This study investigated the impact of exposure to prescription drug advertisements for antidepressants and antianxiety medications on public opinion regarding preferred treatment options for youth suffering from depression or anxiety. The study randomly recruited a nationally representative adult sample (N=402) through the 2007 Annenberg National Health Communication Survey. The study examined the distribution of public support for the use of antidepressant drugs to treat depression and anxiety disorders in youth. The analysis adjusted for the effects of demographic characteristics, prior knowledge about prescription drugs, and personal and familial drug history. Attitude toward direct-to-consumer advertising (DTCA, for all products) moderated the effect of exposure to ads for these drug treatments on support for their use among youth as a preferred treatment. Among respondents with negative attitude toward direct-to-consumer advertising (for all products), with increased exposure to ads for antidepressants and antianxiety medications, support for the use of these drugs to treat youth decreased. Among this group, with high levels of exposure to advertisements, the predicted probability of support decreased from 0.68 (95% CI: 0.61 to 0.76) to 0.46 (95% CI: 0.38 to 0.56). No effect was found among respondents with positive attitudes toward DTCA (for all products). The implications of the findings are discussed.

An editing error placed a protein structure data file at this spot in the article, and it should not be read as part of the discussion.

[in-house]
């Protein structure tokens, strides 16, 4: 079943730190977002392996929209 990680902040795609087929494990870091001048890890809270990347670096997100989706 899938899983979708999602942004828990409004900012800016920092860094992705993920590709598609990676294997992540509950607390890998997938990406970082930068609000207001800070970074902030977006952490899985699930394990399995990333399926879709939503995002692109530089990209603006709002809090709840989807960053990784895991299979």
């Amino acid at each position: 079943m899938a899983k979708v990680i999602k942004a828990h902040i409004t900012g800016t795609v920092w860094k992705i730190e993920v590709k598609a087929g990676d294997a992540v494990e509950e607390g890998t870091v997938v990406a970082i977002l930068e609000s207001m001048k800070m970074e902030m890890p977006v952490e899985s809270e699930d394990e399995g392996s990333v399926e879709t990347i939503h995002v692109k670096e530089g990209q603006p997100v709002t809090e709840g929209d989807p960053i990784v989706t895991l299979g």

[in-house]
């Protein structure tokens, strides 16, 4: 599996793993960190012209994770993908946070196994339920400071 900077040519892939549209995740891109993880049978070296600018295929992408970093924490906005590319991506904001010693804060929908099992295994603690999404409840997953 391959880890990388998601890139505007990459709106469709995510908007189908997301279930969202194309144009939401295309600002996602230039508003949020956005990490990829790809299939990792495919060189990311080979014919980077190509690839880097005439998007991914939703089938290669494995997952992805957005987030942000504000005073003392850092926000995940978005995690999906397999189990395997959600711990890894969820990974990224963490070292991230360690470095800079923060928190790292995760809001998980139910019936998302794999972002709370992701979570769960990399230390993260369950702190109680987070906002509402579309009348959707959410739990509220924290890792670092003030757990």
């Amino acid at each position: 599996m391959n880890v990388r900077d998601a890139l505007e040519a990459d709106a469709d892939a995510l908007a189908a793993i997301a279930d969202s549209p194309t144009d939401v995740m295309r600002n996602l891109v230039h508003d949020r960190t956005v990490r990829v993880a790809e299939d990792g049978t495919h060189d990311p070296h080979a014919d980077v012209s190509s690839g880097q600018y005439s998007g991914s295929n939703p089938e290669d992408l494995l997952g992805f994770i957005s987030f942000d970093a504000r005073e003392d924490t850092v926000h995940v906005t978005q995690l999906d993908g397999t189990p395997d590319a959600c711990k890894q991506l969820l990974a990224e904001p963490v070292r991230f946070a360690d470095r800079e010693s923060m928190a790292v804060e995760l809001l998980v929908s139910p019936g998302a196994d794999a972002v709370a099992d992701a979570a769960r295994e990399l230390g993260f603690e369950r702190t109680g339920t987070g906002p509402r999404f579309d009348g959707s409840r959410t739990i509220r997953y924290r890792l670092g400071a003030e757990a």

ASJC Scopus subject areas
- Health(social science)
- Public Health, Environmental and Occupational Health
- Library and Information Sciences